For many educators, putting yourself first is difficult. However, in order to meet the needs of other people, prioritizing your needs is essential. For me, that included paying attention to my basic needs, such as a healthy diet and exercise. What began as a screen break from virtual teaching in Spring 2020 turned into a daily exercise habit that made a world of difference for my mental clarity. Moving your body and fueling it with healthy foods helped to eliminate headaches from screen time, allowed me to refocus my attention on what is important, and helped to eliminate stress. A daily walk, even if it is just 10-15 minutes, clears my mind and provides quiet space on a hectic day. Often, after brief exercise, productivity increased and I was able to accomplish much more.
3. Permission to Say “No”
Similar to setting boundaries, giving yourself permission to say “no” is also a way to extend grace and compassion to yourself. Out of all the things I did this school year to take care of me, this was by far the most difficult. Not because it was difficult for me to say, but because it was difficult for others to hear. Too often educators become the “go-to” person for the school. Maybe you are the teacher who always says “yes” to an after school program, or always says “yes” to extra duties, giving yourself the latitude to say “no” this year can help eliminate items from your full plate that you would like to do, but need to let go of in order to be effective at the items you must do.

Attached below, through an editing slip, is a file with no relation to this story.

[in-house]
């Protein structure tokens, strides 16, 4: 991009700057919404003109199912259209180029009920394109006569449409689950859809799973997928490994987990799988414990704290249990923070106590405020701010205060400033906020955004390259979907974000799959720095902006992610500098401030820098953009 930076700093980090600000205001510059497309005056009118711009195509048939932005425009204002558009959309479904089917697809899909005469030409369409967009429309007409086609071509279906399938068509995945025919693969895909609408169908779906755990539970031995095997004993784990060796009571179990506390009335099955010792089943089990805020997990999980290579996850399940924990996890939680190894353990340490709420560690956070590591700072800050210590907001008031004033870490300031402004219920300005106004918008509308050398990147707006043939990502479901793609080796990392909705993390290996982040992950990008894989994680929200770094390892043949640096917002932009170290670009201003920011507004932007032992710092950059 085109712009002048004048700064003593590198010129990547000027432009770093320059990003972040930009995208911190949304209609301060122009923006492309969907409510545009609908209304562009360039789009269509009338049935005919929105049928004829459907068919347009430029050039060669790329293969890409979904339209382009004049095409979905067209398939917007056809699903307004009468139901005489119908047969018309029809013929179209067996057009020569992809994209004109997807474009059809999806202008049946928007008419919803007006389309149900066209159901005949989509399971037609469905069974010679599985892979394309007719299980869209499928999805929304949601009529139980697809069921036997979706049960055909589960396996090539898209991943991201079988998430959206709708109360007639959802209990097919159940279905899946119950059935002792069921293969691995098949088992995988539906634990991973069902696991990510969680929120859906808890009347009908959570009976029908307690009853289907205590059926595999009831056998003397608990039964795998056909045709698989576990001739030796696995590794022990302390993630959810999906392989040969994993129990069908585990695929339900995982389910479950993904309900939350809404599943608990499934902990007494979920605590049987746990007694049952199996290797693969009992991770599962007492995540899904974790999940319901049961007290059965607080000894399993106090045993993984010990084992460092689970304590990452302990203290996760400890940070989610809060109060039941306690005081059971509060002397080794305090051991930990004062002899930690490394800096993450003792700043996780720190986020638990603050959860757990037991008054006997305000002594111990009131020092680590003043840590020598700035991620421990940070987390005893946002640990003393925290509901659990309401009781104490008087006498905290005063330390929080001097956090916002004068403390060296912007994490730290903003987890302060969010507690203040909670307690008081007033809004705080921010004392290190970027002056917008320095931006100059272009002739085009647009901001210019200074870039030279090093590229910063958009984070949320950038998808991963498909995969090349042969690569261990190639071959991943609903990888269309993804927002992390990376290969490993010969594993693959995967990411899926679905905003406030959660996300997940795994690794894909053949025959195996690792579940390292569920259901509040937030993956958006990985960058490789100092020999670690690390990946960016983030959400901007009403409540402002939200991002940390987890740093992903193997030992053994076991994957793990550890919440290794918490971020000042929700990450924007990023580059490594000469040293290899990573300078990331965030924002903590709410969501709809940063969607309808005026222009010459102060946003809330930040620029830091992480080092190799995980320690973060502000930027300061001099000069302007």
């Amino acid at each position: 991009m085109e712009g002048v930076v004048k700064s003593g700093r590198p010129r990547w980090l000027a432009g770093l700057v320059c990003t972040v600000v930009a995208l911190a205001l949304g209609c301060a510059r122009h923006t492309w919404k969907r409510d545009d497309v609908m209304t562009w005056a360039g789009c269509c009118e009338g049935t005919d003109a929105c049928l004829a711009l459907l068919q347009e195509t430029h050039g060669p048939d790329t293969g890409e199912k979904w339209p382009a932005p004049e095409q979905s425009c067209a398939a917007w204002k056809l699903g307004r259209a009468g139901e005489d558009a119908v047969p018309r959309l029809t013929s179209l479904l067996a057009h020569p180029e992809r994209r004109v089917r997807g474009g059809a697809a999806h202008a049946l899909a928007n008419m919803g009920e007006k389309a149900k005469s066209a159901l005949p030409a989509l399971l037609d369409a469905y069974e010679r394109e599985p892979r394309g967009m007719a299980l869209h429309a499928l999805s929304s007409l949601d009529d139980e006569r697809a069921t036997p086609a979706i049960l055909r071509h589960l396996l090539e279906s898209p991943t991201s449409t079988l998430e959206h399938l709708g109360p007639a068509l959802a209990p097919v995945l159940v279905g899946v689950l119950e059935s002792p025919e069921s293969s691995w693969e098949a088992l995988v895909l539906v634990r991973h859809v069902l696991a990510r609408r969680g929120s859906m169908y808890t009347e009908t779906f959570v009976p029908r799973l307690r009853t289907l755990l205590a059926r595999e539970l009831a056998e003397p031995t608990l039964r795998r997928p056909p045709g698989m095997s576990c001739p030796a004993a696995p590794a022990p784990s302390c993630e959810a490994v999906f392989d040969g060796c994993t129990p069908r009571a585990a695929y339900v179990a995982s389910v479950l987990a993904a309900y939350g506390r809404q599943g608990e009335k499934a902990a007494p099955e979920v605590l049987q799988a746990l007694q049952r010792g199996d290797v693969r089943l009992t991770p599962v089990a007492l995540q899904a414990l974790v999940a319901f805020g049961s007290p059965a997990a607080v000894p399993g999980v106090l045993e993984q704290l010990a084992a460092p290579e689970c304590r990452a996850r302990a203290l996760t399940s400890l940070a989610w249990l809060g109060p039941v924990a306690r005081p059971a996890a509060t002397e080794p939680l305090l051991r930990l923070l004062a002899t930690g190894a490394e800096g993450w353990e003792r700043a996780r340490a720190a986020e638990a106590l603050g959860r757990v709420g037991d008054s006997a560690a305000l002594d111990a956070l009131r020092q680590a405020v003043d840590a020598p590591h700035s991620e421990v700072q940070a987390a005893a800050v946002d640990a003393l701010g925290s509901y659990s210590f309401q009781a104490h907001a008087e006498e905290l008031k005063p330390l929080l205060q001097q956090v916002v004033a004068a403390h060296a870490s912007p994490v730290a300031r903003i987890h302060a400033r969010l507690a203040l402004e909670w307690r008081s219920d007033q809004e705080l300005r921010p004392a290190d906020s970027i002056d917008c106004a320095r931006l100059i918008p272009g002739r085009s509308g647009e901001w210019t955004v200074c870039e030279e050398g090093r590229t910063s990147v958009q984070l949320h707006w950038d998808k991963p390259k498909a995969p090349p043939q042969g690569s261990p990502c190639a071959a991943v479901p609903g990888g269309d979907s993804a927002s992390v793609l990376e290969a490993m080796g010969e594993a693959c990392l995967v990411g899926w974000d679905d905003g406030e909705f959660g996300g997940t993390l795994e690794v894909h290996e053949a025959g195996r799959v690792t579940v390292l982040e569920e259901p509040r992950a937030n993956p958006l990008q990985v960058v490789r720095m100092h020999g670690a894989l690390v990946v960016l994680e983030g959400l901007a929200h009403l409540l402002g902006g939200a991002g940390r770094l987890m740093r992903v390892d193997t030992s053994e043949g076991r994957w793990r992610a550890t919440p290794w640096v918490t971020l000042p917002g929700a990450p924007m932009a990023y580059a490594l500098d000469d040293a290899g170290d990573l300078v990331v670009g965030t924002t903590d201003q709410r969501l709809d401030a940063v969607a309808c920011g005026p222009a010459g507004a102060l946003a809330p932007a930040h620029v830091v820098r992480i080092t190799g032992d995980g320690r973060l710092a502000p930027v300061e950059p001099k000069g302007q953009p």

4. Reasonable Expectations
This school year was all about adjusting expectations for myself and students. What I expected in years past was no longer appropriate. Understanding that my students and their families were in the middle of navigating a worldwide pandemic meant that I needed to take a step back and adjust. Many families were dealing with the loss of incomes, family illnesses, and other stressors. For me, that meant simplifying assignments to focus more intentionally, spending more time learning about my students, and monitoring their well-being.
While these lessons helped me show grace and compassion to myself and students, there are still many more to be learned. However, starting these habits created a better me and a better educator. Do I still work late on occasion? Yes. Do I still struggle with having a full plate? Absolutely.
Teachers – we need your voice. This blog is a platform designed for you to share your tips for maintaining a sense of purpose and wellbeing in and out of the classroom.
We’re calling for blog submissions now! February’s theme is Inspiring Courage and Equity. What are some ways we can combat fear, empower others, and show up to teaching with courage and love?